With China's car market booming, we look at the shameless copycat cars Chinese marques are selling - and explain how they get away with it The car industry in

Chinese copycat cars

With China’s car market booming, we look at the shameless copycat cars Chinese marques are selling – and explain how they get away with it

The car industry in China is getting bigger by the day. Back in 2013, Chinese manufacturers produced an almighty 18.7 millions cars, which equated to 22.7 per cent of the globe’s total car production for that year. Many of those models were from brands which will be familiar to western drivers, and others were built by companies we’ve never heard of before. However there is a third group in this Venn diagram: cars made by obscure brands that still manage to spark a sense of déjà vu. These are the Chinese copycat cars.

• Shanghai Motor Show 2017

Many of China’s domestic car brands have a less than proud history when it comes to copying car designs from other manufacturers. The practice is less common than it once was but some Chinese models are still blatant rip-offs that are barely distinguishable from the vehicles that inspired them. Yet more are subtler imitations of the original source material.

In the past we’ve seen MINI lookalikes, bargain basement Range Rover Evoques, and even an attempt to replicate the grandeur of a Rolls-Royce. So we’ve selected some of the best copy-and-paste jobs out there, and placed them side-by-side with their doppelgangers for your convenience.

Scroll down to view our pick of the recent Chinese copycat cars, and let us know what you think of their efforts in the comments section…

China’s copycat cars: are they legal?

We spoke to Oliver Tidman, a solicitor at intellectual property law firm BRIFFA, to find out what legal standing a car maker has if it thinks its design has been copied by another.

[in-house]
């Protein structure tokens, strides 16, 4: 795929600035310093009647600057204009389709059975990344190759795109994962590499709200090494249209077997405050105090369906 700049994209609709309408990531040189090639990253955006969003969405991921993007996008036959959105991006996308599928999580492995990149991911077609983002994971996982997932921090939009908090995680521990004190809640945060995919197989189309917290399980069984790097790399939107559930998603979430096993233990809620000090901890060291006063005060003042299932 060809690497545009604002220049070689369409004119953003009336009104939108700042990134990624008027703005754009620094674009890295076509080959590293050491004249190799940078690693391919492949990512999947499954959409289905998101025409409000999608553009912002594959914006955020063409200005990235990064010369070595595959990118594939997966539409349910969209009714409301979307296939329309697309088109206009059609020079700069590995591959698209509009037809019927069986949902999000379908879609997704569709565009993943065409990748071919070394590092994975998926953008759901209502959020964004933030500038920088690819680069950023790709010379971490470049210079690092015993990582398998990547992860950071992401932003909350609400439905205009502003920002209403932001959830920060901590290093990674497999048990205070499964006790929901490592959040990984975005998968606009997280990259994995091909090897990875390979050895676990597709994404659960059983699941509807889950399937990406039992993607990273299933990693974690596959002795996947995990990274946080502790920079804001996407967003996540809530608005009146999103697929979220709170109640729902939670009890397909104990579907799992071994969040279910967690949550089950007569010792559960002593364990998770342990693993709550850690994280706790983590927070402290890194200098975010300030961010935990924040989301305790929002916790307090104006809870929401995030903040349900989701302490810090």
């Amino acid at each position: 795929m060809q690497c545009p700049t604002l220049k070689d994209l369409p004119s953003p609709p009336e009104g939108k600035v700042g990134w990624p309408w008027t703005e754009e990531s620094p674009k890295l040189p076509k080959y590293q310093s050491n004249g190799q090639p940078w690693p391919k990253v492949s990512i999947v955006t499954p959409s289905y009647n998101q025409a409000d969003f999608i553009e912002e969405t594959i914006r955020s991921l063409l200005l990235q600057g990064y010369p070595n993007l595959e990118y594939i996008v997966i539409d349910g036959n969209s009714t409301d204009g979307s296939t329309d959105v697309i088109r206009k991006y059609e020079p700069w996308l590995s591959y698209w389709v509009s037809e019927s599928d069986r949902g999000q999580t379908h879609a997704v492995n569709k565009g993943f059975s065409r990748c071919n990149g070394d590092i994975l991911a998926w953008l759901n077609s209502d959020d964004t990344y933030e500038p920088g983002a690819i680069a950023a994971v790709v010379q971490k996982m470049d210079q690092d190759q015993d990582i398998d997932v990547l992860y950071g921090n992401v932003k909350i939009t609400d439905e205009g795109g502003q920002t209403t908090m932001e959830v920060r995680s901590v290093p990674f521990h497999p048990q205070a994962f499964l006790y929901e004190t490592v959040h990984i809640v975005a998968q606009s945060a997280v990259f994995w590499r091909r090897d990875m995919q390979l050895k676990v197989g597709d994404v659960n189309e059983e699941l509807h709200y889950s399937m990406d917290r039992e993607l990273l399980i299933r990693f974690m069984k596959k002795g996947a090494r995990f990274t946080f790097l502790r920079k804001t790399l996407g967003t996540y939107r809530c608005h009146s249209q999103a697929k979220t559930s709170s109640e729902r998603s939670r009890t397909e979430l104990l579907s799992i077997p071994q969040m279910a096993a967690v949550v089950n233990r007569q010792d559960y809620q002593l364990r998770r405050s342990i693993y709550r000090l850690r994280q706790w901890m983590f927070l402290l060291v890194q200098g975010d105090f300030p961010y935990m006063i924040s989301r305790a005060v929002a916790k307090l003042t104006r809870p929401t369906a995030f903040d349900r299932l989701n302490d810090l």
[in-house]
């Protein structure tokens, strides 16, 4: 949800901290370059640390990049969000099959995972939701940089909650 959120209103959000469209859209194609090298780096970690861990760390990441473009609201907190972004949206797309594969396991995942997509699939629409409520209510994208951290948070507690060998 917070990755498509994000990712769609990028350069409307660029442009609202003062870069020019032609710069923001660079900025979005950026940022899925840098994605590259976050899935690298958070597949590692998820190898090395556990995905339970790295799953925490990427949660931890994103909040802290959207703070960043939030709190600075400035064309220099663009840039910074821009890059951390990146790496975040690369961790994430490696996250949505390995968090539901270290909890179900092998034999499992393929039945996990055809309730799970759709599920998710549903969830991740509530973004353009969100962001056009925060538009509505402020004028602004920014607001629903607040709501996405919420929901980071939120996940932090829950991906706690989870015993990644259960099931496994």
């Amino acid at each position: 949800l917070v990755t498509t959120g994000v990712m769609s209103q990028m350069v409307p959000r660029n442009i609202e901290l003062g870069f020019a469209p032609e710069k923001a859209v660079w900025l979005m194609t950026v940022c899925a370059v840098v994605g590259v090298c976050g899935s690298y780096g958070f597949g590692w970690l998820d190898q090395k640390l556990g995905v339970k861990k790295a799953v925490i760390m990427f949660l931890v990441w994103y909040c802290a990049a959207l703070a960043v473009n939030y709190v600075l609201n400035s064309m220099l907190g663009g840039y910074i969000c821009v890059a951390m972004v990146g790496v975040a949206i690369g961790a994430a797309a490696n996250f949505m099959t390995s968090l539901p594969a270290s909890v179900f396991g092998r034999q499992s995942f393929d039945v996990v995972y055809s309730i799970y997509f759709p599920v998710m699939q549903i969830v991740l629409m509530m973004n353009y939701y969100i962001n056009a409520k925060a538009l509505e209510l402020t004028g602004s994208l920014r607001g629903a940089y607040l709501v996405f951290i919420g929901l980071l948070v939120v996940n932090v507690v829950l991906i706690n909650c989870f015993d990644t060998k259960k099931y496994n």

“There is no international copyright law,” he told us, “but there are international agreements such as the Berne Convention for the Protection of Literary and Artistic Works. These require countries to recognise each other’s intellectual property laws.

“Copyright laws vary from one country to another, and while the rules may differ, the principles are similar.”

And it’s not simply a material object that would be the subject of breaking copyright law, but the original design itself. “In the UK, copyright law protects certain types of work, including artistic,” Tidman added. “In terms of car designs, it’s likely that copyright would subsist in any original 2D graphic – on a computer screen or a drawing.”

If a company does think a design has been copied, however, it’s not that easy to prove. “The company would have to prove that there has been copying by assessing the objective similarities and deciding whether those similarities are the result of independent creation, or whether the infringing design has been derived from the original design,” said our expert. “There must be a causal connection between the two works, which can be difficult to prove.”

In addition to copyright protection, it is possible to register designs. “If the design or prototype is deemed original, it is possible to obtain registered design protection for up to 25 years,” Tidman explained.

Copycat cats: Do these look familiar?

Check-out the copycat cars below, alongside the models they seem to have drawn inspiration from…

LandWind X7 and Range Rover Evoque

Jiangling’s LandWind X7 has long been known as a very convincing copy of the Range Rover Evoque, and although their use of a lurid green paintjob was previously a major giveaway, the adoption of a far more sensible (but still rather brash) white body for the 2017 Shanghai Motor Show has made telling the two apart even more difficult.